Thomson Reuters’ deal to purchase Casetext has driven the legal tech hype cycle to a fever pitch. Don’t get me wrong. I am a big fan of Casetext. I have been an admirer for over a decade. More than once I have watched them not just beat the market but redirect the market and invent whole new categories of legal research products. I have spent a lot of time over the past few years musing about innovation, new product categories and market advantage.
When Casetext created the “brief analysis” tool CARA it was three years before even one of the largest legal information companies launched a brief analyzer and it was four years before all three
; Thomson Reuters, LexisNexis and Bloomberg Law had a brief analyzer on the market.
Note: vLex (Fastcase) launched the Vincent “brief checker” in the international market in 2018., two years after the launch of CARA. The above graphic was focused on the U. S. market.
Similarly, with Compose Casetext introduced “parallel search” and a new category of concept searching was born. Or as Casetext co-founder Pablo Arredondo likes to exclaim “parallel search freed lawyers from the prison of the keyword.” This time The market responded in less than two years. LexisNexis launched “Fact and issue Finder” which leveraged extractive AI technology built on a highly tailored version of Google’s BERT to present insights to researchers. Westlaw responded with Westlaw Precision built with a large editorial team to help with machine learning. The response time in the market is growing shorter.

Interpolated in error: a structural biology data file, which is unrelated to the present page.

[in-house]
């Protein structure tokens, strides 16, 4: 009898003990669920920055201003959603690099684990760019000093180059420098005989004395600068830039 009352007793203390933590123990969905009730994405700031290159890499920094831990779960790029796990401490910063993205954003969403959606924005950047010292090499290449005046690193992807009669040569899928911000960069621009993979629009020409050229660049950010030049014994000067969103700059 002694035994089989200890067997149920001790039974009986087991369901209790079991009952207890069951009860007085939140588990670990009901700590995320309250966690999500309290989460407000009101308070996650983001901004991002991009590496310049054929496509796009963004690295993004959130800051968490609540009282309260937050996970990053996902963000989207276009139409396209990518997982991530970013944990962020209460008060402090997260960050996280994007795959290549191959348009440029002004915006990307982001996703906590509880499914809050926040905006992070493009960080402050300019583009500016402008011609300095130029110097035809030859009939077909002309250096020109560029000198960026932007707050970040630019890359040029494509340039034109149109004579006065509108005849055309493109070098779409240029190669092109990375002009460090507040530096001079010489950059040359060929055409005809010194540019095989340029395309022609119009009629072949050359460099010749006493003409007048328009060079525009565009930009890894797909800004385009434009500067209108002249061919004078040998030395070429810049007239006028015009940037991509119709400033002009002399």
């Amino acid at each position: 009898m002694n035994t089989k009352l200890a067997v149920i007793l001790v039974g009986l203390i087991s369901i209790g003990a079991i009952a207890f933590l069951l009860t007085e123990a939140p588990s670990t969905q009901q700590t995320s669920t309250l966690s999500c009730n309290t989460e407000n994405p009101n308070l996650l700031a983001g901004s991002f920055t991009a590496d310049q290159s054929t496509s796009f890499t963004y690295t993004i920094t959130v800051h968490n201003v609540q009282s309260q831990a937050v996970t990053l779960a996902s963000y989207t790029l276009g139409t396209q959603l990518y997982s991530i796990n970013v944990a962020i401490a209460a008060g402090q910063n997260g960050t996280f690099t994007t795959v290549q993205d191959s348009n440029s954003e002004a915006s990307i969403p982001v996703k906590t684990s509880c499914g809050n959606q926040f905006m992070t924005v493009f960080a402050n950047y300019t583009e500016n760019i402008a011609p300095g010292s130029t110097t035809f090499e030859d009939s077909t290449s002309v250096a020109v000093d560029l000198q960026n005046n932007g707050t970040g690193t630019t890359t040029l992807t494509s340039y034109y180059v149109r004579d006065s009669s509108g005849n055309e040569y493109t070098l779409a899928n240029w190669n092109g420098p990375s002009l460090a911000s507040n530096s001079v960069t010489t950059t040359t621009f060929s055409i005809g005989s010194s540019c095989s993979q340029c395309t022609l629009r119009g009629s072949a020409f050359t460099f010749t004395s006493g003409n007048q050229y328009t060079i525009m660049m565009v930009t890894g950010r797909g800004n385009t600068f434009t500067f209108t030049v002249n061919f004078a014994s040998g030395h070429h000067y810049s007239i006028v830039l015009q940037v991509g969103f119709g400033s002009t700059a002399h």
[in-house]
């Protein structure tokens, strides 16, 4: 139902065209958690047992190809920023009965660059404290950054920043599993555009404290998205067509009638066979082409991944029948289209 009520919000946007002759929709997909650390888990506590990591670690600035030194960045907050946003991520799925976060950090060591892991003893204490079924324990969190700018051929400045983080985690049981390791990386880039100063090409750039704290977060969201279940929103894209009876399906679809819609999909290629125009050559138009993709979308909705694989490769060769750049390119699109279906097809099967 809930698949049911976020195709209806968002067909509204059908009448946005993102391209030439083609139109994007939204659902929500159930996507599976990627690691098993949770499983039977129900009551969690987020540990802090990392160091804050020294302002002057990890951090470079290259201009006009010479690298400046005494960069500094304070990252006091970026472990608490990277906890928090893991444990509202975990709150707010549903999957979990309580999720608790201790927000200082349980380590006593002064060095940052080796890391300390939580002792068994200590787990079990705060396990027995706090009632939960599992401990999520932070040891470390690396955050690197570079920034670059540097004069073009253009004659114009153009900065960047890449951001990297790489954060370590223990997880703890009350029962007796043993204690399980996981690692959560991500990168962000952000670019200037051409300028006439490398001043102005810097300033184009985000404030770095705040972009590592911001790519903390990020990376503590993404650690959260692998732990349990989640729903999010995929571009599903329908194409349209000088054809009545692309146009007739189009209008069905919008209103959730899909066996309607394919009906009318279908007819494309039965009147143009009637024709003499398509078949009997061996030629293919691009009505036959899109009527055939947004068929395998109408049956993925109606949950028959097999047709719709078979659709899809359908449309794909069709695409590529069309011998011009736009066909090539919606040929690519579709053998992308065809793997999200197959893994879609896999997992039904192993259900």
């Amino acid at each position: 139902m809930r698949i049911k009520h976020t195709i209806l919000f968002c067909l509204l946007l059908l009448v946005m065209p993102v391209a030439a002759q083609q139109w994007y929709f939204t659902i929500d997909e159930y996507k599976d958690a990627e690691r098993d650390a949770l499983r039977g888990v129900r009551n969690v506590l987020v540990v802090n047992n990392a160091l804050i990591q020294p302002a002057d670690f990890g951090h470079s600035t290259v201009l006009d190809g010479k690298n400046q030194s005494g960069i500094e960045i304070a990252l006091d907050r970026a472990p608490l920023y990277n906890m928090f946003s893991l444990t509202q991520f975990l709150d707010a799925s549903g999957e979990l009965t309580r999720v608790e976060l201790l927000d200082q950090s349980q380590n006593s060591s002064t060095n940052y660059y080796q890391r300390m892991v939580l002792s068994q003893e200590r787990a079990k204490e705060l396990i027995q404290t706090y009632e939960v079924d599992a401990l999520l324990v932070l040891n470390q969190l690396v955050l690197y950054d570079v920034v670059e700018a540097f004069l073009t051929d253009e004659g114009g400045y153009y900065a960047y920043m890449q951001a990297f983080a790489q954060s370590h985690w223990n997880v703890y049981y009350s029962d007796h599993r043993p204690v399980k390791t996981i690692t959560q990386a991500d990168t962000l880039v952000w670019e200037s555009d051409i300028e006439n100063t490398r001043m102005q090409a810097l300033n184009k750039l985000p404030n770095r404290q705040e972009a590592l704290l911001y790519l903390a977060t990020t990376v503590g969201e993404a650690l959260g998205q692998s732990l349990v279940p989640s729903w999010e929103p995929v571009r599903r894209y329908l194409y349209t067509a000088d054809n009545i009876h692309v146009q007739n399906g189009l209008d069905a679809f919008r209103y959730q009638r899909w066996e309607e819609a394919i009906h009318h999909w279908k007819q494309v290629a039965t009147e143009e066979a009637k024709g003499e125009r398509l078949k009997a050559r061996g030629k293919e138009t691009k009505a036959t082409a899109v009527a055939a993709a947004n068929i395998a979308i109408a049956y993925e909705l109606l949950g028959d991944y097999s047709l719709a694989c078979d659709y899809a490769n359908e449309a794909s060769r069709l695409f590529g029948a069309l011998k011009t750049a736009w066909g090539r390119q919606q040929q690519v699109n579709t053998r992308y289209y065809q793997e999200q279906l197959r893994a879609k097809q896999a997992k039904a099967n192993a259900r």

Industry Insiders’ Perspectives I have spoken to several legal tech industry insiders and the consensus seems to be that within 6 to 12 months Thomson Reuters competitors Lexis, Bloomberg Law, and vLex (formerly Fastcase) are likely to have developed capabilities which can compete with CoCounsel. No one is starting from scratch. According to Ed Walters, Chief Strategy Officer at vLex, “we already have global AI products in the labs. We don’t release vaporware, but these products are coming no matter who owns Casetext.”
I reached out to Jeff Pfeifer, Lexis’ Chief Product Officer, Canada, Ireland, UK and USA to get a sense of their AI development timeline. “LexisNexis is confident that our current development plans for Lexis+ AI will deliver a solution that meets or exceeds capabilities today from other legal generative AI solutions. We remain on track to deliver
y our solution later this summer and we continue to benefit from the valuable feedback of law firms participating in our Commercial Preview. LexisNexis has worked to develop a deep bench of AI talent in the last five years and our new Lexis+ AI development benefits from the work we have done over this time period. To date, we’ve released more than 15 feature capabilities leveraging extractive AI, including the newly released Agreement Analysis on Lexis+.”
Calculating the Cost of Market Advantage?